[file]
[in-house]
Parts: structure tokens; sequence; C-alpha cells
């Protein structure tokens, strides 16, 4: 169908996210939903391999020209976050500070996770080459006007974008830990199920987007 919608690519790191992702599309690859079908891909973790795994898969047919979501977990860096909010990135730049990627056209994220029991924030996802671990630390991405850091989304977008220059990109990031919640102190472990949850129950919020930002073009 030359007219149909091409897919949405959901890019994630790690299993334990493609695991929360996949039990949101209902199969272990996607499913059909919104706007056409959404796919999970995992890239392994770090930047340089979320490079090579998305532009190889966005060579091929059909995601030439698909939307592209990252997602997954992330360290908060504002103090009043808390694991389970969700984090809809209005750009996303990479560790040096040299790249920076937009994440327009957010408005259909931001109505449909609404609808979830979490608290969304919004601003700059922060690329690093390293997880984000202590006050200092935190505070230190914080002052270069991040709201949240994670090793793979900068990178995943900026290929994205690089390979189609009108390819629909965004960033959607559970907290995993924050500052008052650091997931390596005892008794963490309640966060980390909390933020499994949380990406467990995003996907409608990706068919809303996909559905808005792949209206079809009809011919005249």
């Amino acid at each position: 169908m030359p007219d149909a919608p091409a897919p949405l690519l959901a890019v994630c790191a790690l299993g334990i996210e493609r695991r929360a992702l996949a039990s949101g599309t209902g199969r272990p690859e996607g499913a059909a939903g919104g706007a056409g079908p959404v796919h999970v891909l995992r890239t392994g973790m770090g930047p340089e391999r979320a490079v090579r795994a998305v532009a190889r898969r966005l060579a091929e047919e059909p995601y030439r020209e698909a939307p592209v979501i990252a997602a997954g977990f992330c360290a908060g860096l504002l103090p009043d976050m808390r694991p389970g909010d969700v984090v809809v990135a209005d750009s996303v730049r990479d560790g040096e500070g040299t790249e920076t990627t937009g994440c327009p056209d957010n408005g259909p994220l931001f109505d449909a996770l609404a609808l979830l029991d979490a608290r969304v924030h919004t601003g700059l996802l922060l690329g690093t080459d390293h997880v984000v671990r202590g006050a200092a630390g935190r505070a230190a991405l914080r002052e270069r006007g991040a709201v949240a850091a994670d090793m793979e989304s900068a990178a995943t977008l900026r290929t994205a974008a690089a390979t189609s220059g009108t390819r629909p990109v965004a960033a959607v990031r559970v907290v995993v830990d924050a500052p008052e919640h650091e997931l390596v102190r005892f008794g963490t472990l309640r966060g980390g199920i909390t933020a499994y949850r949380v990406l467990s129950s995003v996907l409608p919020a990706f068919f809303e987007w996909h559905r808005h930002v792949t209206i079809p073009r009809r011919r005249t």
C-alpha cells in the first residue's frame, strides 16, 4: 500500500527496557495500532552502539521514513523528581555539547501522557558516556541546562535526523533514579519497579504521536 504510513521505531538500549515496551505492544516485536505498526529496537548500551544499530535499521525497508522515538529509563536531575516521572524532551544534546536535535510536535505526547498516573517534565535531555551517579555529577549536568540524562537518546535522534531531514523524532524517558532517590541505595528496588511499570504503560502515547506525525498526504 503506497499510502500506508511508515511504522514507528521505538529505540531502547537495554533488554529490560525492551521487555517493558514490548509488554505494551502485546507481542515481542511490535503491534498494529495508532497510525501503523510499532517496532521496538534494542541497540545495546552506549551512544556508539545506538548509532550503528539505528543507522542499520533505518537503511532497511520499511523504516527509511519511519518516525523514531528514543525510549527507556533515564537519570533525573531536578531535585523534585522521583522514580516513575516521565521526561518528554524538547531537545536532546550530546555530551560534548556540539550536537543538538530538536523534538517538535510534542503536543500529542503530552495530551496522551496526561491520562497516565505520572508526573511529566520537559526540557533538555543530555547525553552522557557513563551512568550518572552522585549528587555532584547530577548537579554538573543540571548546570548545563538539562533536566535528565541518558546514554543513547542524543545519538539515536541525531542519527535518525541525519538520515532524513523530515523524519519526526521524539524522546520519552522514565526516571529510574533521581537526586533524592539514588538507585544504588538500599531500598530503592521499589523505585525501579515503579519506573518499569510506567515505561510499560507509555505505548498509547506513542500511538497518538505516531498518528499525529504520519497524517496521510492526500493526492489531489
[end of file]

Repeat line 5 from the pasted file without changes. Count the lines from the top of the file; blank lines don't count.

C-alpha cells in the first residue's frame, strides 16, 4: 500500500527496557495500532552502539521514513523528581555539547501522557558516556541546562535526523533514579519497579504521536 504510513521505531538500549515496551505492544516485536505498526529496537548500551544499530535499521525497508522515538529509563536531575516521572524532551544534546536535535510536535505526547498516573517534565535531555551517579555529577549536568540524562537518546535522534531531514523524532524517558532517590541505595528496588511499570504503560502515547506525525498526504 503506497499510502500506508511508515511504522514507528521505538529505540531502547537495554533488554529490560525492551521487555517493558514490548509488554505494551502485546507481542515481542511490535503491534498494529495508532497510525501503523510499532517496532521496538534494542541497540545495546552506549551512544556508539545506538548509532550503528539505528543507522542499520533505518537503511532497511520499511523504516527509511519511519518516525523514531528514543525510549527507556533515564537519570533525573531536578531535585523534585522521583522514580516513575516521565521526561518528554524538547531537545536532546550530546555530551560534548556540539550536537543538538530538536523534538517538535510534542503536543500529542503530552495530551496522551496526561491520562497516565505520572508526573511529566520537559526540557533538555543530555547525553552522557557513563551512568550518572552522585549528587555532584547530577548537579554538573543540571548546570548545563538539562533536566535528565541518558546514554543513547542524543545519538539515536541525531542519527535518525541525519538520515532524513523530515523524519519526526521524539524522546520519552522514565526516571529510574533521581537526586533524592539514588538507585544504588538500599531500598530503592521499589523505585525501579515503579519506573518499569510506567515505561510499560507509555505505548498509547506513542500511538497518538505516531498518528499525529504520519497524517496521510492526500493526492489531489